LOWER EAST SIDE — A new haunted house aims to take visitors on a walk through the city's bad old days.
Nightmare: New York, a haunted house opening Friday in the Lower East Side, will explore the darker side of the city’s history and mythology — including a walk through the crime-ridden subway of the 1980s.
The spooky trip back in time includes a ride on a graffiti-covered subway car with "criminals rambling around” and an encounter with the “mole people” who live underground.
"They can experience the horrors of that era in a sick way," said co-director John Harlacher.
The attraction’s horrors also include a “demented rat section” that includes a “rat king” — a ball of rodents stuck together by blood and bodily fluids — as well as the paranormal ghosts of the Dakota, a co-op located on 72nd Street and Central Park West, said Harlacher.
“[New York City] has some of the richest and most bizarre and terrifying mythology of anywhere in the world and that’s what we’re trying to bring out and show,” he said.
The haunted house on Suffolk Street will feature 13 different areas, each covering a specific NYC horror story or urban legend, said Harlacher, who grew up in Brooklyn but now lives in Harlem.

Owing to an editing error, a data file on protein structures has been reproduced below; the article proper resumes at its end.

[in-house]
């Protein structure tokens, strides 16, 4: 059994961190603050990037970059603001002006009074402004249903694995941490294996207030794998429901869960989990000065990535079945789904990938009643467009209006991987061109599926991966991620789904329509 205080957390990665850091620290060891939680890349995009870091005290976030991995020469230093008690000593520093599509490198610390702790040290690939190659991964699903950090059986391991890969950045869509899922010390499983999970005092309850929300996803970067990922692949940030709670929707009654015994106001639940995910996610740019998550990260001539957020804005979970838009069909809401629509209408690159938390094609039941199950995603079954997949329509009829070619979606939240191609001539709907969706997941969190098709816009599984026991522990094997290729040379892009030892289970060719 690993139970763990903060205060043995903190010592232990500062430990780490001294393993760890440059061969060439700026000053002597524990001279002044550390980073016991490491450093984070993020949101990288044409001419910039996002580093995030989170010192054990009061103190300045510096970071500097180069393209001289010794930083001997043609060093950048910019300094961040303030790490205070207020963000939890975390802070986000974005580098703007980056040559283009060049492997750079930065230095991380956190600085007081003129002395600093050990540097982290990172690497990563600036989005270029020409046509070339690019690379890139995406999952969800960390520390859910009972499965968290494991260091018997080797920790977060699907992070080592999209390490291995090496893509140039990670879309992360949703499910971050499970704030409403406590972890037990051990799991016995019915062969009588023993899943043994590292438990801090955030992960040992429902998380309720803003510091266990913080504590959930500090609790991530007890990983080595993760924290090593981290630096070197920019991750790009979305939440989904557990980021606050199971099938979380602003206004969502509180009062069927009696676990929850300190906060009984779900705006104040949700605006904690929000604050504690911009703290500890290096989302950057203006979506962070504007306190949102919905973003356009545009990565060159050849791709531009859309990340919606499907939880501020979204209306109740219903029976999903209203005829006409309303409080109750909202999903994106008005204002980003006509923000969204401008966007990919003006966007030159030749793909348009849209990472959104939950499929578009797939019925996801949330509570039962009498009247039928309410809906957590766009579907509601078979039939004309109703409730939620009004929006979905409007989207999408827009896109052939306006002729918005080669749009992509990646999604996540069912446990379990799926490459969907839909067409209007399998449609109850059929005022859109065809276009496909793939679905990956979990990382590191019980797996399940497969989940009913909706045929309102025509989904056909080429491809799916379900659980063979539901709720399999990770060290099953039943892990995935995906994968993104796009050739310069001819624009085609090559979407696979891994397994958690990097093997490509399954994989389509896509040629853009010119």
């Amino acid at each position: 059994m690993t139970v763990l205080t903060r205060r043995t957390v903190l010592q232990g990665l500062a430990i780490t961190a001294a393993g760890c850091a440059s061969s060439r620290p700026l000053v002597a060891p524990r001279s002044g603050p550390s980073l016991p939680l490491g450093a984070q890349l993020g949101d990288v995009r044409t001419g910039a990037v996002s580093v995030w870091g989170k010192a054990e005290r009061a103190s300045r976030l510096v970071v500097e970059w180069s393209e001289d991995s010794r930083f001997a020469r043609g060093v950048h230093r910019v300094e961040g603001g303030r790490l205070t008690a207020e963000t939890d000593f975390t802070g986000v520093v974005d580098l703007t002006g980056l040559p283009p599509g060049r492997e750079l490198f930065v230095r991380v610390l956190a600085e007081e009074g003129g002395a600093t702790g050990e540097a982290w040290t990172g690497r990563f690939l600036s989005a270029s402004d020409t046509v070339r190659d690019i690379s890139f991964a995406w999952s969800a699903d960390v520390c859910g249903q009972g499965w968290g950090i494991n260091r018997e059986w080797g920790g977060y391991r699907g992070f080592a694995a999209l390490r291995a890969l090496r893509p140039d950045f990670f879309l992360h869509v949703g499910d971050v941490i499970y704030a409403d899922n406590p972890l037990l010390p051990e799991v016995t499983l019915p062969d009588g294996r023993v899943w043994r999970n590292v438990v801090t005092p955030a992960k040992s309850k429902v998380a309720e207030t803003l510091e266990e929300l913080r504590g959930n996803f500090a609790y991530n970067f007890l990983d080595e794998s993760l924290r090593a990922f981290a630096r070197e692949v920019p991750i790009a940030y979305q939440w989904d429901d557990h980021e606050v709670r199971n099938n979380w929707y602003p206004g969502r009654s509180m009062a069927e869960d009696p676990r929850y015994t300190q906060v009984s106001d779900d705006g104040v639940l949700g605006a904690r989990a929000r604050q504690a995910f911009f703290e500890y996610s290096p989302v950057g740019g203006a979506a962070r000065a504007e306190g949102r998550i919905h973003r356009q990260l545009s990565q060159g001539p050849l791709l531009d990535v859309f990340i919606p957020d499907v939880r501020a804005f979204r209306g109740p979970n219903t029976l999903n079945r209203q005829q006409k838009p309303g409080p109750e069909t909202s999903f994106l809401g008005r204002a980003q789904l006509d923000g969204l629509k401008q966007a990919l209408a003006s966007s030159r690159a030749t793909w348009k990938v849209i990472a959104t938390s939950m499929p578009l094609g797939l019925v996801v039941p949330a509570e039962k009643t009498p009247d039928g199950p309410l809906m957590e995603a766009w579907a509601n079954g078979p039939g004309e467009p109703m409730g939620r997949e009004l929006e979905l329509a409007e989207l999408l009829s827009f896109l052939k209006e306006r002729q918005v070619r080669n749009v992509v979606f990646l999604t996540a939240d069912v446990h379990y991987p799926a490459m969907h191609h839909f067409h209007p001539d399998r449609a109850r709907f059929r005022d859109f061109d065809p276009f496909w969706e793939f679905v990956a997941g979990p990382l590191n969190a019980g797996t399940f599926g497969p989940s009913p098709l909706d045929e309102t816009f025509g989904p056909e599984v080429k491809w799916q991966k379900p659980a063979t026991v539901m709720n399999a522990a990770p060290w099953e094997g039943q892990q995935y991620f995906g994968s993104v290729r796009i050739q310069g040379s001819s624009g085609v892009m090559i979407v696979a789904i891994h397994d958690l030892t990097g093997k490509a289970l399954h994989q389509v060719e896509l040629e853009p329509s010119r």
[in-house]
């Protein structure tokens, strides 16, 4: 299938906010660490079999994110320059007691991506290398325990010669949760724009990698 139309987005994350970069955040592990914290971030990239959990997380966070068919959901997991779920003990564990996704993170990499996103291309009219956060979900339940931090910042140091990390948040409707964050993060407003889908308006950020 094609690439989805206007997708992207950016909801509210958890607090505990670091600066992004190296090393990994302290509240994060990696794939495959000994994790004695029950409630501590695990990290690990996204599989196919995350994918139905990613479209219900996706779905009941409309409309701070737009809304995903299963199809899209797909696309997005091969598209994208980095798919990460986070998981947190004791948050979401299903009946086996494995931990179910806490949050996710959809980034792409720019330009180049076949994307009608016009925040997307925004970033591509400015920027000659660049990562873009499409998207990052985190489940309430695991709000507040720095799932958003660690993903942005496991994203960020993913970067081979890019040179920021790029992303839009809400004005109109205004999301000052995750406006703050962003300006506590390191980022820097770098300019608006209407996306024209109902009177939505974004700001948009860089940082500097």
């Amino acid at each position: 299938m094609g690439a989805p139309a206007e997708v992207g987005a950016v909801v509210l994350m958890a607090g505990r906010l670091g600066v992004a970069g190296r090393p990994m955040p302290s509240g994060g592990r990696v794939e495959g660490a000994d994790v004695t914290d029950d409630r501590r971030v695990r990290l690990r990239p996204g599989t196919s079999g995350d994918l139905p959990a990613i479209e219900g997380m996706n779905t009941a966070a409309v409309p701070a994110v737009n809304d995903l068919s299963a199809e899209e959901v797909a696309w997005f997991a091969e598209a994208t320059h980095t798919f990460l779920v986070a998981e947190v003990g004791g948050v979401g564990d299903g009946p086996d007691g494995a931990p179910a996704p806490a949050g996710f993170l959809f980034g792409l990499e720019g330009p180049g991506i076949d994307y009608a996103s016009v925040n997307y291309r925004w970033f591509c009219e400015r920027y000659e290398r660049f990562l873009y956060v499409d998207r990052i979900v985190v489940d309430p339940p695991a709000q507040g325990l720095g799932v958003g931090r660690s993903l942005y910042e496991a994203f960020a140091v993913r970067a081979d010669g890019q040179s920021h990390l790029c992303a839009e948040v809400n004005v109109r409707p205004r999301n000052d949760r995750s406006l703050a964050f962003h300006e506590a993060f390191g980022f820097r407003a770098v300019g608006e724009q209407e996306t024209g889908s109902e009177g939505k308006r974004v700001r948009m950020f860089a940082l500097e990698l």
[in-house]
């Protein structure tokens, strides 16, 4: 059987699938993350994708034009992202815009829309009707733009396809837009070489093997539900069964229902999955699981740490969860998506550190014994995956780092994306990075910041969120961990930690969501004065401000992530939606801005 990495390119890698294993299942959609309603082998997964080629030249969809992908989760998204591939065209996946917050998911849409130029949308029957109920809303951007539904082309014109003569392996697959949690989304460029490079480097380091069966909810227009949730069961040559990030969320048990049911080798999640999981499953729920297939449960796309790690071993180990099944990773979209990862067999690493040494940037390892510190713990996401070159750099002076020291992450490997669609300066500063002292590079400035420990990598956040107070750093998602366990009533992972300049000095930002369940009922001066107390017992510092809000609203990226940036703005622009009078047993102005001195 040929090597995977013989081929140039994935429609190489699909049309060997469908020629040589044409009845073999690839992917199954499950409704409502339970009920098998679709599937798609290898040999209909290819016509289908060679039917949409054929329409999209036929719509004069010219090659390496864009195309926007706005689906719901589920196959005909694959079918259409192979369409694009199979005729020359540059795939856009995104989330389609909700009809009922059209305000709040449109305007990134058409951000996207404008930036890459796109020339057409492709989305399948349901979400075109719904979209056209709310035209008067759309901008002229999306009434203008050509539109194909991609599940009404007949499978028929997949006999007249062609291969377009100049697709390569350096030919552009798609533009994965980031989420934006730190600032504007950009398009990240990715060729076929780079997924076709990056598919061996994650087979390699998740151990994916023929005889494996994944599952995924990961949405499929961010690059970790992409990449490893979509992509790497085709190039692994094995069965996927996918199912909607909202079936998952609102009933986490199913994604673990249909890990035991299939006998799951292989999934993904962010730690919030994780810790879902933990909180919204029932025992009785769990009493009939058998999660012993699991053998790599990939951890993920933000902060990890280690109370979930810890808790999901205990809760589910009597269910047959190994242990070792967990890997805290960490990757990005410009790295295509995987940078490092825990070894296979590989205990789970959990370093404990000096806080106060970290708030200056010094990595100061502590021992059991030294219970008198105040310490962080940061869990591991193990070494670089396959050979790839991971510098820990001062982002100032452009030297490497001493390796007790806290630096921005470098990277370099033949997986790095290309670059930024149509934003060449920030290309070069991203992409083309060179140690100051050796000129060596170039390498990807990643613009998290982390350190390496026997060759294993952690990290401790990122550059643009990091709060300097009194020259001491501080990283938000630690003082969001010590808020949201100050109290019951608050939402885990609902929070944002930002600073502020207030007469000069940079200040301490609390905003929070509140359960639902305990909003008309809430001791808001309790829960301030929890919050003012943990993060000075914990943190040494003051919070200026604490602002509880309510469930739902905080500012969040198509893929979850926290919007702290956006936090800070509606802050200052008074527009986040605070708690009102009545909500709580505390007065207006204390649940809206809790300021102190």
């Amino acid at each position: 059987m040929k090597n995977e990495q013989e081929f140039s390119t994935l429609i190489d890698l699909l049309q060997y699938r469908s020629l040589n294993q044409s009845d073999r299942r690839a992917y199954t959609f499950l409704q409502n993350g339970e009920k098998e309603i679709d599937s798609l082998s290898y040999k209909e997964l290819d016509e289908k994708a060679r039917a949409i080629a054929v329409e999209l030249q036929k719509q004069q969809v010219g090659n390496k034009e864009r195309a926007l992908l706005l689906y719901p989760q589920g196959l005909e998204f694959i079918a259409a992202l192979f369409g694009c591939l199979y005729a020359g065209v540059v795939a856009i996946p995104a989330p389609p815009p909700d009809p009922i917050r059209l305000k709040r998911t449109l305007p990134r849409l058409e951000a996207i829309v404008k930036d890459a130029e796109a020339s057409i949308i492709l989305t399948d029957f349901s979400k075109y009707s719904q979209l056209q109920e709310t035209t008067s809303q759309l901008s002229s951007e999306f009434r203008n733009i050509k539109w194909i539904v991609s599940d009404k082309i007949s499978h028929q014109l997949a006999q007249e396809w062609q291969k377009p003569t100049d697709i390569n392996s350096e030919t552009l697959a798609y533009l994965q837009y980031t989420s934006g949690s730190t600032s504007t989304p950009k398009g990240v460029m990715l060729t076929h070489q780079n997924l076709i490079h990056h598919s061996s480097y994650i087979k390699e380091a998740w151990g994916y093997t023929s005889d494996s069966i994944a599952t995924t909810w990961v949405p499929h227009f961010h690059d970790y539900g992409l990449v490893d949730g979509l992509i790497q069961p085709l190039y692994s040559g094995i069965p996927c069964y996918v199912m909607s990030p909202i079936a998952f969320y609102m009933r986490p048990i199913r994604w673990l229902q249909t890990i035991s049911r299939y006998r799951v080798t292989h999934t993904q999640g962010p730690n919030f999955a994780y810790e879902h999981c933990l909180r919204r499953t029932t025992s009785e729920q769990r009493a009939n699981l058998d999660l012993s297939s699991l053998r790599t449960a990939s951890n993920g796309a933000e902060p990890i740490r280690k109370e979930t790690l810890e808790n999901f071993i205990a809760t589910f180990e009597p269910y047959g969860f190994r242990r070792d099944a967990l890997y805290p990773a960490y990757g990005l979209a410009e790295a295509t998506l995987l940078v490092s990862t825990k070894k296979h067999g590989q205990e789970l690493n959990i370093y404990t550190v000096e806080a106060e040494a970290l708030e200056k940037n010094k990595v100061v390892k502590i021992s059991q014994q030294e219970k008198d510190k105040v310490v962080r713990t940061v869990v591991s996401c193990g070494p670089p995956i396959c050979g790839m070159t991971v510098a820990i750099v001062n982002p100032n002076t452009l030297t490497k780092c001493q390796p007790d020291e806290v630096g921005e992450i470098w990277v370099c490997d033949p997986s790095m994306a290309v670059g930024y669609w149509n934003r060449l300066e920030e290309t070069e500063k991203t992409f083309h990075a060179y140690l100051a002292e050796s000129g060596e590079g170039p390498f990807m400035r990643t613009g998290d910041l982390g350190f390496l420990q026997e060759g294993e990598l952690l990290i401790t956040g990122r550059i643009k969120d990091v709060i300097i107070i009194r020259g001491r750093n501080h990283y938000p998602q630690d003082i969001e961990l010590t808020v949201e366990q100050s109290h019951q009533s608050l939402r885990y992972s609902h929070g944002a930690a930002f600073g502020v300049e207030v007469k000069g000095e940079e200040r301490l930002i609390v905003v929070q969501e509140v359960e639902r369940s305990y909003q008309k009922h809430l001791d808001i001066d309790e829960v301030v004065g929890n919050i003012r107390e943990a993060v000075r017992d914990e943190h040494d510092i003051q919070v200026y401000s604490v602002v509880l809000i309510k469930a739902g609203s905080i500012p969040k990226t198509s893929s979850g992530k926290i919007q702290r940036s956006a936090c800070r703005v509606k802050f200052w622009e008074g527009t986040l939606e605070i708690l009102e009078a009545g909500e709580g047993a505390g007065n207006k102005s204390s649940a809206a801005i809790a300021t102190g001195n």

Other scares include a visit to Melrose Hall in Brooklyn, which was built in the 1730s and sold to a British colonel who allegedly tortured colonists in his basement and imprisoned an Iroquois girl in a secret room.
"Nightmare," now in its 11th season, takes a theatrical approach to its scares and aims to create scenes that stick with visitors long after they leave the house, Harlacher said.
“It’s this chilling sort of imagery as opposed to someone jumping out at you from the corner,” he said.
"Nightmare: New York" will admit groups of six to 10 people at a time, according to its website. Going through the entire attraction should take about 20 to 25 minutes, Harlacher said.
Those looking for an especially frightening time can also mark their forehead with the letter X. The mark lets the house’s 38 actors know that person is up for slightly scarier experience.
“I always recommend the ‘X,’” Harlacher said. “You can be touched, you can be moved, you can be separated from the group. You might be chosen to do things.”
Either way, he said, "Nightmare" will offer a fun and frightening time for participants.
“I think the house this year is going be very aggressive, very shocking and will also make you see the city in a different way,” Harlacher said.